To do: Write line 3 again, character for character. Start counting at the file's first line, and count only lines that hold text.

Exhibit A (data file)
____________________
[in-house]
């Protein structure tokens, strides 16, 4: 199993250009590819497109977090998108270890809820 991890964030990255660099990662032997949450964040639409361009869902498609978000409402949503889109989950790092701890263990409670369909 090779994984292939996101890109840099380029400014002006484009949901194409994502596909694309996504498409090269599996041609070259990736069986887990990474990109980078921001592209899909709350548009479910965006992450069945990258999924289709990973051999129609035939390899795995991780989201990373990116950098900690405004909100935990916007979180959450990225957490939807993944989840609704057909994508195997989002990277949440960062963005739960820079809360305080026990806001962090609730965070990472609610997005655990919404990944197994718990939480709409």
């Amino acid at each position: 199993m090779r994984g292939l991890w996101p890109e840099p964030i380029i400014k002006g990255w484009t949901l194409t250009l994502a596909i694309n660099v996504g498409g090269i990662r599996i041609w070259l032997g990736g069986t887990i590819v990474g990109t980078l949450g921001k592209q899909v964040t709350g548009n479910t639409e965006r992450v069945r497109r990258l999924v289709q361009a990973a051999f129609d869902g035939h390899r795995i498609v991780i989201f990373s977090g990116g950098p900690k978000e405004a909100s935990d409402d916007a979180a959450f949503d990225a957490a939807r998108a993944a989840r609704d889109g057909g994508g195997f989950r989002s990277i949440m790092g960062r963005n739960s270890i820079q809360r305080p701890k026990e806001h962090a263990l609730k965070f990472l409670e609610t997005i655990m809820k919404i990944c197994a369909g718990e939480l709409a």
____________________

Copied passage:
């Amino acid at each position: 199993m090779r994984g292939l991890w996101p890109e840099p964030i380029i400014k002006g990255w484009t949901l194409t250009l994502a596909i694309n660099v996504g498409g090269i990662r599996i041609w070259l032997g990736g069986t887990i590819v990474g990109t980078l949450g921001k592209q899909v964040t709350g548009n479910t639409e965006r992450v069945r497109r990258l999924v289709q361009a990973a051999f129609d869902g035939h390899r795995i498609v991780i989201f990373s977090g990116g950098p900690k978000e405004a909100s935990d409402d916007a979180a959450f949503d990225a957490a939807r998108a993944a989840r609704d889109g057909g994508g195997f989950r989002s990277i949440m790092g960062r963005n739960s270890i820079q809360r305080p701890k026990e806001h962090a263990l609730k965070f990472l409670e609610t997005i655990m809820k919404i990944c197994a369909g718990e939480l709409a």